Just along from Humph & Mary’s home is a small listed cottage, Harbour Lights, where, from about 1949 to 1953 a then struggling actor lived – Patrick Macnee – you may have heard of him!

    In the same year that The Quiet Woman was filmed another crew were down here to film, “Green Grows The Rushes”. It used similar scenes around Rye Harbour. I’d like to think that Patrick Macnee was gazing at the actors involved, not realising that one of them, Honor Blackman, would quite soon become his partner in The Avengers, T.V. Series. The film was also significant for another star, Richard Burton, as it was his last role before moving to America to further his career. “Dad’s Army” actor, Arnold Ridley, also features, as Honor Blackman’s father.

    Humph died in 1984, at the age of 65, after living in the house he built in Rye Harbour for 10 years. Mary died in 2017.

    • Movieman says:

      Philip,

      What a marvellous message you have sent here. Incredible that one of my Posts should be read by someone like yourself who is so connected with the recent item on the Blog about Humphrey Lestocq and his wife Mary – and that you live in their house.
      I did know about Green Grow The Rushes – and in fact I did an article on that film with a great shot I found of a studio set of a boat in the harbour. I seem to remember that Roger Livesey was also in the film. I think you have also mentioned to me before about The Quiet Woman. Also I am pretty sure that another quite big film done there in part was the 1958 film Dunkirk with a great many extras around. Also Carry on Follow That Camel I think was partly filmed there. Very much appreciate your comments here. Thanks again, Neil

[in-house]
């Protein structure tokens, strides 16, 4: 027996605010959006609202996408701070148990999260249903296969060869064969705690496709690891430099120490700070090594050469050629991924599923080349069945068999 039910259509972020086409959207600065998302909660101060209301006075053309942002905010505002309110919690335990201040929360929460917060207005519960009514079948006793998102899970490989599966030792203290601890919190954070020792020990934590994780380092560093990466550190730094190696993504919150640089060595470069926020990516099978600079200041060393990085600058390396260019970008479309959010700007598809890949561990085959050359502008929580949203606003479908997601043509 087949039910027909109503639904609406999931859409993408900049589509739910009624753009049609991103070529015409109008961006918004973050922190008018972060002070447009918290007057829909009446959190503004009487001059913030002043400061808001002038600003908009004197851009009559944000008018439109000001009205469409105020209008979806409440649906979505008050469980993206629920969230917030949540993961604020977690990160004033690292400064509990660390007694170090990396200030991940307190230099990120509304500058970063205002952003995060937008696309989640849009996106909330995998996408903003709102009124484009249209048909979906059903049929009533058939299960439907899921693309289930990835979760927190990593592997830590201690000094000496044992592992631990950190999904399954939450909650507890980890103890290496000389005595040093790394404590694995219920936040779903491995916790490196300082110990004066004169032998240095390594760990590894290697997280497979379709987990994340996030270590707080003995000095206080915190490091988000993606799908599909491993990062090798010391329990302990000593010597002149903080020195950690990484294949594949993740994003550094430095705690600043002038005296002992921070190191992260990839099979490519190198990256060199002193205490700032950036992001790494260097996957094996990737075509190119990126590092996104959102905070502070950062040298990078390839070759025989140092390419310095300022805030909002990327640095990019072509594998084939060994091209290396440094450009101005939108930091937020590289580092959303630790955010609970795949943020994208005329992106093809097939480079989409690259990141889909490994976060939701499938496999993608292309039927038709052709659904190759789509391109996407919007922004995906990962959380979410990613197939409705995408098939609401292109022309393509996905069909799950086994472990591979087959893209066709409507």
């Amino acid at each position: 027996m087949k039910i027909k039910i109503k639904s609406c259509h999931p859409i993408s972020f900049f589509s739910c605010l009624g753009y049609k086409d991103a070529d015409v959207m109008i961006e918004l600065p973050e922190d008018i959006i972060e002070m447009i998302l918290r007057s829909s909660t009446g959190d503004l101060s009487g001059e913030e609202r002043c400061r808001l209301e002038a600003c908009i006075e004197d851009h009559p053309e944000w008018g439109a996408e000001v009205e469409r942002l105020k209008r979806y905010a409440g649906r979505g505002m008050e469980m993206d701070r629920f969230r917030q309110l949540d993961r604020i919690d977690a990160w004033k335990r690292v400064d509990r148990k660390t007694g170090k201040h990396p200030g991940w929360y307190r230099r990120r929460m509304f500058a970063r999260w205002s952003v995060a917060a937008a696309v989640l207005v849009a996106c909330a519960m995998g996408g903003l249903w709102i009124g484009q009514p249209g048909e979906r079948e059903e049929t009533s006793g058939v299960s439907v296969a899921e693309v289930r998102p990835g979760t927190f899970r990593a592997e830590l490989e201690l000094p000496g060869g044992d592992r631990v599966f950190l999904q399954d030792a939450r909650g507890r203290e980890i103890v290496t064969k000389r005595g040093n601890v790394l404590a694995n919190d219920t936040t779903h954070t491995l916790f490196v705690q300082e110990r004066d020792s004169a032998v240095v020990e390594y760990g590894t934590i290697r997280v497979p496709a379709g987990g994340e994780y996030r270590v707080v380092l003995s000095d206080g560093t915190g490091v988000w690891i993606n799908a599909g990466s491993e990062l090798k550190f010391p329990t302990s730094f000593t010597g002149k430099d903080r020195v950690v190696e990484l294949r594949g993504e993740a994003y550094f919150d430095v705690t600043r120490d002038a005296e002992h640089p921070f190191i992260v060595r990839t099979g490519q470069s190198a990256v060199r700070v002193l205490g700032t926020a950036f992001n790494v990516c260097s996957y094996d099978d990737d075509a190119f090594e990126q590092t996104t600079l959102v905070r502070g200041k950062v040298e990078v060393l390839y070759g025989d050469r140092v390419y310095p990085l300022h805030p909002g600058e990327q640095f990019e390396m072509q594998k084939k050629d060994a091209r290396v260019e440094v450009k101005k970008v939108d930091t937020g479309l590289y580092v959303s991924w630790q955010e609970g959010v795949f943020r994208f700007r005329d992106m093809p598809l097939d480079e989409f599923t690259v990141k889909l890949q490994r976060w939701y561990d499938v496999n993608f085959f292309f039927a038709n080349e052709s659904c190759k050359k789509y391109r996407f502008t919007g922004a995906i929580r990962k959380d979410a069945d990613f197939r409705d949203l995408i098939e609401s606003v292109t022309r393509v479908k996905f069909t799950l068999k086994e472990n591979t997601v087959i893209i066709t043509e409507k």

• Philip Moore says:

        Neil, Many thanks for your kind comments.

        Here’s a list of films that have featured scenes from around here. I don’t pretend that it’s complete! The Googie Withers film was shot around New Romney – A few miles away.

        The Quiet Woman 1951. Features lots of Rye Harbour – Including a short sequence right at the start with Johnny Doughty, (The Harbour ferry man & a well known local folk singer). A good film.

        Green Grow The Rushes 1951. Honor Blackman, Richard Burton, Arnold Ridley. A few scenes of Rye Harbour and many of New Romney.

        The Loves of Joanna Godden. 1947. Starred Googie Withers. Set in late 19th C. much of it shot in New Romney.

        Wings Of Danger. 1952. Zachary Scott. This is not set in Rye Harbour but does feature scenes shot around the Martello Tower in Rye Harbour.

        The Dark Man 1951. With scenes around Hastings and Camber – & Dungeness?

        Is Anybody There? 2008. Michael Caine. Some scenes on the Nature Reserve.

        Richard III. 1995 – Ian Mckellen. With scenes on the Nature Reserve

        The 1958 film, Dunkirk, was shot with Camber Sands acting as the beach at Dunkirk. Camber Sands is just across the river (Rother) from Rye Harbour. Likewise Phil Silvers & Kenneth Williams in the Carry On film was also shot on Camber Sands.

        • Movieman says:

          Thank You Philip. Most interesting and informative. I will have a look back at some of these.
          Also Mapp and Lucia the TV series was filmed in Rye I think – certainly the last adaptation a year or two ago.
          My family and I have visited Rye and Rye Harbour quite a few times over the years. Neil